Joanna Penn: So it is triggering. So for me, this is a big one. And a lot of writers have said to me that they identify with this, which is so it's like, okay, but the good thing of this is it drives our business. It drives why we, right, because want to be, we like our work, we love our work, and yet the shadow side. So what you've got to think is the kind of continuum. If you essentially don't accept that side, you can end up burning out. And burnout is a huge issue in the writer community. You can judge other people. So your judgments about others also come up. So I definitely feel guilty about if I'm out somewhere and I see people having fun, I sometimes feel like, why are you doing that? You are being lazy, having fun, you should be working. And even saying it out loud, it seems ridiculous, but that's what drives me to overwork.

And so that's a shadow aspect that I need to acknowledge. And the whole point of realising these things is to, we're not banishing that side of ourself. What we want to do is stop it getting out of control. So we mentioned drinking before. There's this idea of if your shadow gets out of control, it will act out in the world. If you don't deal with it, it will come out in some way. You can only force it down for so long like a balloon underwater. If you keep trying to deny it exists, at some point it's going to pop out. And for me, back when I really hated my job, I used to implement accounts payable and companies and I was so miserable, but I just didn't know how to deal with it. I just wasn't acknowledging it. I liked the money. I was partying very, very hard basically all the time.

And I spent a lot of time feeling guilty for my behaviour and that was my shadow side acting out. And it was only when I could say, okay, do you know what? I really hate my job. I need to deal with it. That's when I was able to address the root cause of my behaviour and deal with that in a more healthy way. So again, we're not trying to get rid of things. What we're trying to do is incorporate them into our lives and our writing in order to move forward, healing ourselves, healing other people, but also making our writing a lot richer.

James Blatch: So the first thing we need to do, I guess, is identify our shadow.

Joanna Penn: Well, don't think of it as one thing. So it can be lots of different things. Another way to identify it. So this is a question I had for you. So it's quite hard. Think of it as something out the corner of your eye that sometimes you think, oh, maybe that's an issue for me. So the triggering is one way, if you're triggered by words or situations that other people think are normal, that there may be something under there. Another thing is to really look at the characters in your books, particularly the books of your heart. And this is what I wanted to ask you, because I mean everyone listening will probably know that you have family background in aviation and military and then a personal background in that. But your books. So what I was going to ask you, I think the question is what are the flaws and the wounds of your characters that run across multiple books? You've got two novels and a novella I think now.

James Blatch: Yeah.

Joanna Penn: So can you identify, because our character flaws and our character wounds, especially of the books of our heart, are often the ones that we might have. And I identified one in yours, so I wondered if you could think of anything. What is the character flaws of yours? Is it Red Brunson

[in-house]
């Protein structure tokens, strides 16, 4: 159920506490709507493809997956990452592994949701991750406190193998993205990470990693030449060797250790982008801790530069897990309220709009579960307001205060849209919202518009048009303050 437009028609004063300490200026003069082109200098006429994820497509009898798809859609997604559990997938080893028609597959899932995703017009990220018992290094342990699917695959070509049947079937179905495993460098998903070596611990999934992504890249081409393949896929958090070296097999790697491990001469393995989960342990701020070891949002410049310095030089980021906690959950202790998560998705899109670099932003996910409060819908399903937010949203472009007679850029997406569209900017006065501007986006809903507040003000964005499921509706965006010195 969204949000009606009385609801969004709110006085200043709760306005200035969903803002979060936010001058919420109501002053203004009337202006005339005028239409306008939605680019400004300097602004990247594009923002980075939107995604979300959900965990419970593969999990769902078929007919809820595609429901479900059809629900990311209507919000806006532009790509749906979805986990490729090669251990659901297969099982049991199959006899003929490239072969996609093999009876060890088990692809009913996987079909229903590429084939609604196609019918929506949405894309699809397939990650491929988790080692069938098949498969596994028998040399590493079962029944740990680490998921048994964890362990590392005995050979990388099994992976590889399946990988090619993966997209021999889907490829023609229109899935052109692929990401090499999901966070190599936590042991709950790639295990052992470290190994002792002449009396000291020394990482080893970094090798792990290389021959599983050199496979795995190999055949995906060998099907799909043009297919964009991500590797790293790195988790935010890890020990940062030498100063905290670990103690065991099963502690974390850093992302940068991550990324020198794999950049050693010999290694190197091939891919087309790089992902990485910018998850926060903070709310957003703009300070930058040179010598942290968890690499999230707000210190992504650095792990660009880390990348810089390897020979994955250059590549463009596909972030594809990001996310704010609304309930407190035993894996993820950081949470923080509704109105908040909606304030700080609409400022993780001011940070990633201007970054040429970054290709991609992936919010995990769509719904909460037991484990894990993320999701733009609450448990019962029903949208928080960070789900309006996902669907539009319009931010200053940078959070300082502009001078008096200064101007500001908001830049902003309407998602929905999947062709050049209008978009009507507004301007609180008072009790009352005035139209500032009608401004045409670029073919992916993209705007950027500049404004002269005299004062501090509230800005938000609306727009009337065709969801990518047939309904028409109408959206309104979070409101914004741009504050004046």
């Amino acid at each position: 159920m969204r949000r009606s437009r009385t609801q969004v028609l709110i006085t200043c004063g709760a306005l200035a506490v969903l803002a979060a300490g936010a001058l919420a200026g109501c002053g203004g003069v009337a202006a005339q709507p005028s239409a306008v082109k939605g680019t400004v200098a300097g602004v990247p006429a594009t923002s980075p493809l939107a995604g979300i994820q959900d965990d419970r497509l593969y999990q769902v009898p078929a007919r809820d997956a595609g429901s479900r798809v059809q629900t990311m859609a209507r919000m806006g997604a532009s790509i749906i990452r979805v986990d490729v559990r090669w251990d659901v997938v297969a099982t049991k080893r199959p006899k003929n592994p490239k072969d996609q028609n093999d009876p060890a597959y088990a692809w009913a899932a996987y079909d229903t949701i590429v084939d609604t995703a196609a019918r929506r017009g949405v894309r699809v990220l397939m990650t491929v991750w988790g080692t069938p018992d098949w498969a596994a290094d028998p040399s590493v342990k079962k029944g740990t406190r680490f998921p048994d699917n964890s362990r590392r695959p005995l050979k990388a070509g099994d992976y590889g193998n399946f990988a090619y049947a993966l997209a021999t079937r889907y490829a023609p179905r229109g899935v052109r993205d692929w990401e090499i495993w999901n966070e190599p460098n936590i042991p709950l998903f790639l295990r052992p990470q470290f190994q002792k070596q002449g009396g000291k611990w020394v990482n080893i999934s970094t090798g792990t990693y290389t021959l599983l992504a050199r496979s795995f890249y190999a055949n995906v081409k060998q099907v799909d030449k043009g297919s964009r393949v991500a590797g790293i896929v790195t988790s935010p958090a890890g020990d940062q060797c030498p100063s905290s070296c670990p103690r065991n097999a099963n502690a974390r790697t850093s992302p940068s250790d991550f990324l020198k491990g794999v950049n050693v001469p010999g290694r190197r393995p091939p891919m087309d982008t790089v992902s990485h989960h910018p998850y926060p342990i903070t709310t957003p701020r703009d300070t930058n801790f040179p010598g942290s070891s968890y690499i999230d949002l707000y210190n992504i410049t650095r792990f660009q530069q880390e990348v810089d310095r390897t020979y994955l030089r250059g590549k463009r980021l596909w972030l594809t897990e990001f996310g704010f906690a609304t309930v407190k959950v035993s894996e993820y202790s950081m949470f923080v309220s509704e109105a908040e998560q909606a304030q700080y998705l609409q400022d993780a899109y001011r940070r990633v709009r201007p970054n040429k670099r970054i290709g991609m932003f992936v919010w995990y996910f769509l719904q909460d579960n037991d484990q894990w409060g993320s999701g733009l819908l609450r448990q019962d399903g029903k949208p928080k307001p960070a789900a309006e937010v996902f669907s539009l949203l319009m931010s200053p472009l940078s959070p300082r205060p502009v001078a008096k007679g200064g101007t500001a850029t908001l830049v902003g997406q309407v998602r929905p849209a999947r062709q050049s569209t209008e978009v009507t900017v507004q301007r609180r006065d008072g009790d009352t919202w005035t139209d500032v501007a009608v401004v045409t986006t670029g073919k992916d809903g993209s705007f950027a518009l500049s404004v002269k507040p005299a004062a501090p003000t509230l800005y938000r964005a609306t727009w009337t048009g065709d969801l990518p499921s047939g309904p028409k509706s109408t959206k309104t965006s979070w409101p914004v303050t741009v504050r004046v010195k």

James Blatch: And

Joanna Penn: Chris Milford?

James Blatch: Yeah, well Brian, I think they might be different. The two, the character flaws, I dunno if I'm a good enough writer to have brought out what I wanted to put in there as the character flaws, but the character flaw is kind of male repression, emotional male repression. That was the theme certainly of Book one. And all the men in my books have an underlying sort of foundational issue, started off as male repression. I think with Red Brunson there's a bit more of lack of confidence with him and trying to prove himself in that environment. Although funnily enough saying this out loud, I do think I went a bit too far in that book with that. But it's male oppression. That is my, and funny I didn't start off doing that, but it was when I spoke to my first development editor, she was the one who pointed out it was there and brought it out.

And then she asked me to write a kind of page about why I'd written the book. What was the question? The question was this was Jenny Nash, I'll submit to this. The question was why do you need to tell this story? And I loved my heart out writing out this page. It was a really emotional thing for me to do, but that was the key to me writing the book. So I knew at that point onwards that it was about being uncomfortable, exposing your emotions, being uncomfortable saying, I love you being told I love you. All the things that happened to a young middle class male brought up by a father who was in the armed forces whose father was served in the first World War. And I was the product of that. So I had thought about this and I guess that was my shadow. I dunno if that's what you saw in it or

Joanna Penn: Not. No, that is just brilliant. And have you shared the letter you wrote or the document you wrote? Have you shared that?

James Blatch: Not with anyone else but Jenny and me. Yeah.

Joanna Penn: I would love for you at some point, and I'm sure listeners would too, when you have enough distance from this whole thing, and this is another thing, it's much easier to see our issues and our shadow side in our early books before while we still are raw. So you were still a raw writer. And I see the same in my book Stone of Fire, there was so many things where I was like, oh my goodness, I just didn't see that at the time. I would love to challenge you in let's say five years time, that you would maybe release an edition of that book with that essay the